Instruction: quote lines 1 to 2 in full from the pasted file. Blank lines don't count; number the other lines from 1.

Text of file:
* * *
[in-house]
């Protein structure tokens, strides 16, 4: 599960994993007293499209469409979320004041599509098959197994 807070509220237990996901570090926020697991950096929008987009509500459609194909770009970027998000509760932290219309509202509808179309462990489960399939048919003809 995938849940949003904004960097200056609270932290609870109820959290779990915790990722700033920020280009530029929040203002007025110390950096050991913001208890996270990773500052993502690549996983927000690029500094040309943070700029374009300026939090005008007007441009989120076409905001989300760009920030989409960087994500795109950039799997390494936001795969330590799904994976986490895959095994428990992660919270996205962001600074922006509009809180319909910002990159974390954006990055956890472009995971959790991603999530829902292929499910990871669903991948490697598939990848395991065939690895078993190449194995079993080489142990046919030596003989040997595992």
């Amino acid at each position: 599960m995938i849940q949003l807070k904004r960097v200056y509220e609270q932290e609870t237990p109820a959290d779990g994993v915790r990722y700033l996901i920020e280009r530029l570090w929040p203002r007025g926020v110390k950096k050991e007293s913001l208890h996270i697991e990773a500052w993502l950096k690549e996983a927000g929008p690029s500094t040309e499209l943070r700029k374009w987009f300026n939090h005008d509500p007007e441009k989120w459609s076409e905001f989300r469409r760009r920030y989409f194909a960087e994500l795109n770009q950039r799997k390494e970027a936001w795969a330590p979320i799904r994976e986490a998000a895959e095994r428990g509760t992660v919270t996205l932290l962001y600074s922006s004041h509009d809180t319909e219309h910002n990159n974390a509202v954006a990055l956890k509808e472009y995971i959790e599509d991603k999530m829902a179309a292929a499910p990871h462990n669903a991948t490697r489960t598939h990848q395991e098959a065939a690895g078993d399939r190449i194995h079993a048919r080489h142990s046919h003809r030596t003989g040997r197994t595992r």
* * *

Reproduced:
[in-house]
């Protein structure tokens, strides 16, 4: 599960994993007293499209469409979320004041599509098959197994 807070509220237990996901570090926020697991950096929008987009509500459609194909770009970027998000509760932290219309509202509808179309462990489960399939048919003809 995938849940949003904004960097200056609270932290609870109820959290779990915790990722700033920020280009530029929040203002007025110390950096050991913001208890996270990773500052993502690549996983927000690029500094040309943070700029374009300026939090005008007007441009989120076409905001989300760009920030989409960087994500795109950039799997390494936001795969330590799904994976986490895959095994428990992660919270996205962001600074922006509009809180319909910002990159974390954006990055956890472009995971959790991603999530829902292929499910990871669903991948490697598939990848395991065939690895078993190449194995079993080489142990046919030596003989040997595992």